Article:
George Stanley

Winner of the 2006 Shelley Memorial Award

Veracruz

In Veracruz, city of breezes & sailors & loud birds,
an old man, I walked the Malecón by the sea,

and I thought of my father, who when a young man
had walked the Malecón in Havana, dreaming of Brazil,

and I wished he had gone to Brazil
& learned magic,

and I wished my father had come back to San Francisco
armed with Brazilian magic, & that he had married
not my mother, but her brother, whom he truly loved.
I wish my father had, like Tiresias, changed himself into a  
   woman,
& that he had been impregnated by my uncle, & given birth to
   me as a girl.
I wish that I had grown up in San Francisco as a girl,
a tall, serious girl,

& that eventually I had come to Veracruz,
& walking on the Malecón, I had met a sailor,
a Mexican sailor or a sailor from some other country—
                                 maybe a Brazilian sailor,
& that he had married me, & I had become pregnant
                                 by him,
so that I could give birth at last to my son—the boy
                                 I love.
line

Joshua Clover and Sonia Sanchez on George Stanley

George Stanley's poems often take place in bars; he's like Charles Bukowski, had Bukowski been a few years younger, a former student of Jack Spicer, queer, brilliant, an expat who departed the United States for Canada during the Vietnam conflict, and honestly marginalized. Perhaps as a cumulative effect of all these causes, Stanley's poetry knows itself to be far from the center, and refuses to make claims on swaggering personality or fake immediacy; neither is he interested in effacing his own presence entirely, in the way of someone who has had quite enough of being the subject of the world.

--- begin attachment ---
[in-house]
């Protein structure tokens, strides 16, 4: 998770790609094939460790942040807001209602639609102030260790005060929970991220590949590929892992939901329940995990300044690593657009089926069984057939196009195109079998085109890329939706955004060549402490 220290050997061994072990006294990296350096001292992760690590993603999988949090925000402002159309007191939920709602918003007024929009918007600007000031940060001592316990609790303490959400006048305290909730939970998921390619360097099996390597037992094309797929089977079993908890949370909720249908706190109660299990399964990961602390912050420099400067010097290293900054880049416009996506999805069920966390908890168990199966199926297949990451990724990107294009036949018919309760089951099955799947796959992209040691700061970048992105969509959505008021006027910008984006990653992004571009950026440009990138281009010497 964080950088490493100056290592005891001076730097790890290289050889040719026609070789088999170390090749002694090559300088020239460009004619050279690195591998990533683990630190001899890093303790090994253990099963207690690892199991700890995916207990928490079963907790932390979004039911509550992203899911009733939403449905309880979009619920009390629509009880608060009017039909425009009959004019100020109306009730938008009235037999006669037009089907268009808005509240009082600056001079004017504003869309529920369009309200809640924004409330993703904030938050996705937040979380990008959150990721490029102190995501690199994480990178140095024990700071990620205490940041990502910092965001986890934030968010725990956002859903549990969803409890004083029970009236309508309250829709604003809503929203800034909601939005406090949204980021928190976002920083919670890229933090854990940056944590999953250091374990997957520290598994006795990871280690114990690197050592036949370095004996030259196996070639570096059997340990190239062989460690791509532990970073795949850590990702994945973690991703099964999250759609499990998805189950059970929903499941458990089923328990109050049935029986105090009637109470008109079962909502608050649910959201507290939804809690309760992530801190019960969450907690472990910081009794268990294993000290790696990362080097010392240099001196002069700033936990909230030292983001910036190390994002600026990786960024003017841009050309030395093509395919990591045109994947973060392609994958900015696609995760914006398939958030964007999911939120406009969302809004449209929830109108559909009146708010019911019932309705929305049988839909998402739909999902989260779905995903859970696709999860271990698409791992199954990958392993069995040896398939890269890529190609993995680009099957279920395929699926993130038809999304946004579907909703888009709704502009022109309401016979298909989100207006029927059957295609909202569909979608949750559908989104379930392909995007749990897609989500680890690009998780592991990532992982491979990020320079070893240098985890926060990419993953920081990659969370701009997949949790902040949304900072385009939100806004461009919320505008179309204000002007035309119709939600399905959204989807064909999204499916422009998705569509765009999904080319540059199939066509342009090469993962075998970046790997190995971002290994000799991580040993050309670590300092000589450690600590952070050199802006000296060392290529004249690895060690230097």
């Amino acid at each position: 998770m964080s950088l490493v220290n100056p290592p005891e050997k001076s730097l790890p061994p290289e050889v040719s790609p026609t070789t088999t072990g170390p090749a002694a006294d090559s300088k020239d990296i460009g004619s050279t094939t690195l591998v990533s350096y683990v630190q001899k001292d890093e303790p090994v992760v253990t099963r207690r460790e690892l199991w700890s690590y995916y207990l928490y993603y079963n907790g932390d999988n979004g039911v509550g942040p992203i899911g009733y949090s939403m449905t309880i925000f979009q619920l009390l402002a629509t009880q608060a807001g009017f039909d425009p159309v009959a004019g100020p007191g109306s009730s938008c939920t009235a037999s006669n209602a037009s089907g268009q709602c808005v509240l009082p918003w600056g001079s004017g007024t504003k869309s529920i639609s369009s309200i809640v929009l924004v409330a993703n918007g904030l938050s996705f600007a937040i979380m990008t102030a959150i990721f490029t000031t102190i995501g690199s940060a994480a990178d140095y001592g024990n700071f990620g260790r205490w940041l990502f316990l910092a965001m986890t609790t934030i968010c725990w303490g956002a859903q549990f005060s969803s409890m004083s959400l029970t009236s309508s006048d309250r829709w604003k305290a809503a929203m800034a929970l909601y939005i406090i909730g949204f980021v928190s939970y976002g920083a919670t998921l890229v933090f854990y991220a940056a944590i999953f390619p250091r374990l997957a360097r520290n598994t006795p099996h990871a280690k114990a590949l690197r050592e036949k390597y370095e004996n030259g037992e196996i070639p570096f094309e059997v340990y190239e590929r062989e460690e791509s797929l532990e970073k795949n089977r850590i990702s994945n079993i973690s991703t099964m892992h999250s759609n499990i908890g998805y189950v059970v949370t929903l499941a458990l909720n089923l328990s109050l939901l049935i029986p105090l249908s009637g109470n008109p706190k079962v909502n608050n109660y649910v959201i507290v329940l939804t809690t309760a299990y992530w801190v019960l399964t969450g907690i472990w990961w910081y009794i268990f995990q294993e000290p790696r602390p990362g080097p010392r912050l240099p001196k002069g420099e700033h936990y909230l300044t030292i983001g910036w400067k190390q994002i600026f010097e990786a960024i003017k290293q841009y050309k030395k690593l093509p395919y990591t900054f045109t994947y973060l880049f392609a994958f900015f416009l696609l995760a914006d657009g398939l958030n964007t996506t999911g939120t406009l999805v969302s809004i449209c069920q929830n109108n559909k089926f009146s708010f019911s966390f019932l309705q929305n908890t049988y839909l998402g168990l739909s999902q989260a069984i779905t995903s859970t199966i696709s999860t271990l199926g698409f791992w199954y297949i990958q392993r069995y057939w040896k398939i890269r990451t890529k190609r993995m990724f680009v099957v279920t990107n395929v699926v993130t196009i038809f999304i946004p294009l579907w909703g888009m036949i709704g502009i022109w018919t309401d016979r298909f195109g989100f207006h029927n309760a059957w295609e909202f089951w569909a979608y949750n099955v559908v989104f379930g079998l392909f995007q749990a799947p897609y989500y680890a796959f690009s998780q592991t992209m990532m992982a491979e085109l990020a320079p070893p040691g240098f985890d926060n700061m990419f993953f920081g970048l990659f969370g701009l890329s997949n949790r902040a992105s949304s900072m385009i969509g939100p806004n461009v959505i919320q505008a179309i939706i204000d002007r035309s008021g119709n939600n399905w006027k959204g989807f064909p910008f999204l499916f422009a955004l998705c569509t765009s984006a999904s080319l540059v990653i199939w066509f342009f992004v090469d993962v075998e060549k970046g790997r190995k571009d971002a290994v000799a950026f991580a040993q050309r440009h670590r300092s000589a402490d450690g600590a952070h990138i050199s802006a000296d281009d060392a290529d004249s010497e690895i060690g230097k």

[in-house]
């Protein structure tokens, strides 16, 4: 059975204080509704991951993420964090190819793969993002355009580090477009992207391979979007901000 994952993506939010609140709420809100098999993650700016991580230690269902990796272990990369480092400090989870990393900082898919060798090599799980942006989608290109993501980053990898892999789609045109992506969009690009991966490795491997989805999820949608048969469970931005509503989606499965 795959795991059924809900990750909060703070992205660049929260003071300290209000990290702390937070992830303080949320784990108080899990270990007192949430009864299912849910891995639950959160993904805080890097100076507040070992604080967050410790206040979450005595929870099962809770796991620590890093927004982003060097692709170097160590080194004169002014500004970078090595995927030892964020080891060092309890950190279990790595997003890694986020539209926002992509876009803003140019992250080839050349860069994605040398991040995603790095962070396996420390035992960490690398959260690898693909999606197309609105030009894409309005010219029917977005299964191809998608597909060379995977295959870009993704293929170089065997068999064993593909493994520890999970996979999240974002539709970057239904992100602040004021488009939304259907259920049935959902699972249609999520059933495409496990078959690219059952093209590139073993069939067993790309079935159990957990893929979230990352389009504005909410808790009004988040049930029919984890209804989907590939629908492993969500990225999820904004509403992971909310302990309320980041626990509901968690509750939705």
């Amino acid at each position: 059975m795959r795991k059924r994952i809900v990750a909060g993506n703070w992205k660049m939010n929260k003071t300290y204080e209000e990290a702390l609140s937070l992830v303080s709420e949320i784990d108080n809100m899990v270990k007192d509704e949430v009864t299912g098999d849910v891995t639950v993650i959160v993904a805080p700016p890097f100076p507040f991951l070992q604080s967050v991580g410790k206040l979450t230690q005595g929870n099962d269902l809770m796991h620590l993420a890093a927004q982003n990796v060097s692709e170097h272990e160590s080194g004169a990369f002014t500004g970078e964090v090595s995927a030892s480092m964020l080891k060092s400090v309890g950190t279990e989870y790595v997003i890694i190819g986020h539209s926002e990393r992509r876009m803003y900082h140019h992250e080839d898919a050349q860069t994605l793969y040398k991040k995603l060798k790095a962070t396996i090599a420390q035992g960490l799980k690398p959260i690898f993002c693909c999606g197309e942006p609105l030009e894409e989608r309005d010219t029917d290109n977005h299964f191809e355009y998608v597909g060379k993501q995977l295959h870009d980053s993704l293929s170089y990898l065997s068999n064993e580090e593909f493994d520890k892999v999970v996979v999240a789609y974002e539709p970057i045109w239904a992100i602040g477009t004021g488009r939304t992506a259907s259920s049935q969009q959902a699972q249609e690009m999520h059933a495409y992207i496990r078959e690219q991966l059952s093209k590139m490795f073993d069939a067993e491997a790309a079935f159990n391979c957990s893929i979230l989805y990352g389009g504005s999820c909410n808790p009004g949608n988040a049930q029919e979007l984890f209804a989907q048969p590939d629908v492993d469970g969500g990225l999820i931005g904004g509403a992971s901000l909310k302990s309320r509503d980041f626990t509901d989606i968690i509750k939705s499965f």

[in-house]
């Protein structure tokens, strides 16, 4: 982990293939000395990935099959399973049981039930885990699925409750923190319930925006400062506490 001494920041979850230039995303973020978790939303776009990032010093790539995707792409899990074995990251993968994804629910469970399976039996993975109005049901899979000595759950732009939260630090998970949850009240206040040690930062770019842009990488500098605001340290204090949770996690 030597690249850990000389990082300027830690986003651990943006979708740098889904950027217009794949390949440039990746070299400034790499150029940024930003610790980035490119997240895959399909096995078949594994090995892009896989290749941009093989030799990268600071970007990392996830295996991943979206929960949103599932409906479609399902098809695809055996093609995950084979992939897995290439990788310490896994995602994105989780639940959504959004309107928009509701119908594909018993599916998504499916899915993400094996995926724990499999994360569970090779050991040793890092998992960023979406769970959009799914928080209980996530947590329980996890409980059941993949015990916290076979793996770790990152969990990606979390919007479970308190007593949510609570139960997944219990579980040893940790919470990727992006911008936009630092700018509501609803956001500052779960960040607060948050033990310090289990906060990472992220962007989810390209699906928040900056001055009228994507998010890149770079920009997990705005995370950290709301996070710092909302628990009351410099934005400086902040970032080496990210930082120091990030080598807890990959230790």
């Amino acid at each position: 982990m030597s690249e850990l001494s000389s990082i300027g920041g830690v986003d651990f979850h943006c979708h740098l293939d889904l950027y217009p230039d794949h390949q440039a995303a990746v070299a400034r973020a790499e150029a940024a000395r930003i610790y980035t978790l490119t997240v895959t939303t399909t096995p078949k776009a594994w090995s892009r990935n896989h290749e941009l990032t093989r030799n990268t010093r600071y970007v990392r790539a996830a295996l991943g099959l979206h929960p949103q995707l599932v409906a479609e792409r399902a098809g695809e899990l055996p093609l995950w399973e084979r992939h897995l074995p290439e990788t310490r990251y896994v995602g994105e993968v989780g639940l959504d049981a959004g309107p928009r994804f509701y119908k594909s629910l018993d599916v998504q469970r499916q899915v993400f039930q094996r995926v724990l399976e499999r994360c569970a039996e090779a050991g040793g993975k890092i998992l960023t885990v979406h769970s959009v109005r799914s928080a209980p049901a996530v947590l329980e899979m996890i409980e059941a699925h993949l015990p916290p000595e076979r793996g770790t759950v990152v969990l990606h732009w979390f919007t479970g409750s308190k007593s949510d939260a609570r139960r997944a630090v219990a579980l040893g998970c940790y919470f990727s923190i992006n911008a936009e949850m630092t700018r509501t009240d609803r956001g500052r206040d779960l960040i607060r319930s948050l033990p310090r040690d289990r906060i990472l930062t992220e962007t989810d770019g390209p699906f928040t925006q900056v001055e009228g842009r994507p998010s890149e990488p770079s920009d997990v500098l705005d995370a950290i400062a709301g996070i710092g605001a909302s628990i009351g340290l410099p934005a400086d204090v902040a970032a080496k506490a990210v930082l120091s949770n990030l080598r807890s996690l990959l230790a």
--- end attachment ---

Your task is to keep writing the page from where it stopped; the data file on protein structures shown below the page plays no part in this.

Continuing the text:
These are negative claims, leading to the great negative claim: George Stanley sounds like nobody else. This is true, and rare, and leaves unstated what makes his poetry seem deserving of this award, given "with reference to...genius and need." So, to state it plainly: Stanley's capacity to grasp both the personal and the social, the local and the conceptual —and how they are always reaching for each other, dreaming of each other, failing each other and themselves—is surprising, moving, seductive. It functions as a kind of diagnosis about contemporary poetry, and a vision of what it might do at this late hour; a poetry as eccentric as this moment is eccentric. In the words of noted poet-critic Christopher Nealon, Stanley's writing "has provoked me again and again to ask whether the name to give the struggle to bring together emotion and abstraction, to understand in tandem the intra-psychic and the global, is in fact 'poetics.'"

Stanley's poems lack all hermetic recalcitrance. They are compellingly direct, as dreams are compellingly direct, from early pieces like 1960's "White Matches" through the last entry in the recent volume of selected poems, A Tall, Serious Girl. That 18-line poem, "Veracruz," captures without parallel the fluidity of imagination—and the melancholy of a free imagination's role in the bound world. It's a love poem like no other love poem— the sort of writing that makes it a strange and desperate pleasure to read George Stanley's work, and a secondary but great pleasure to award him this prize.

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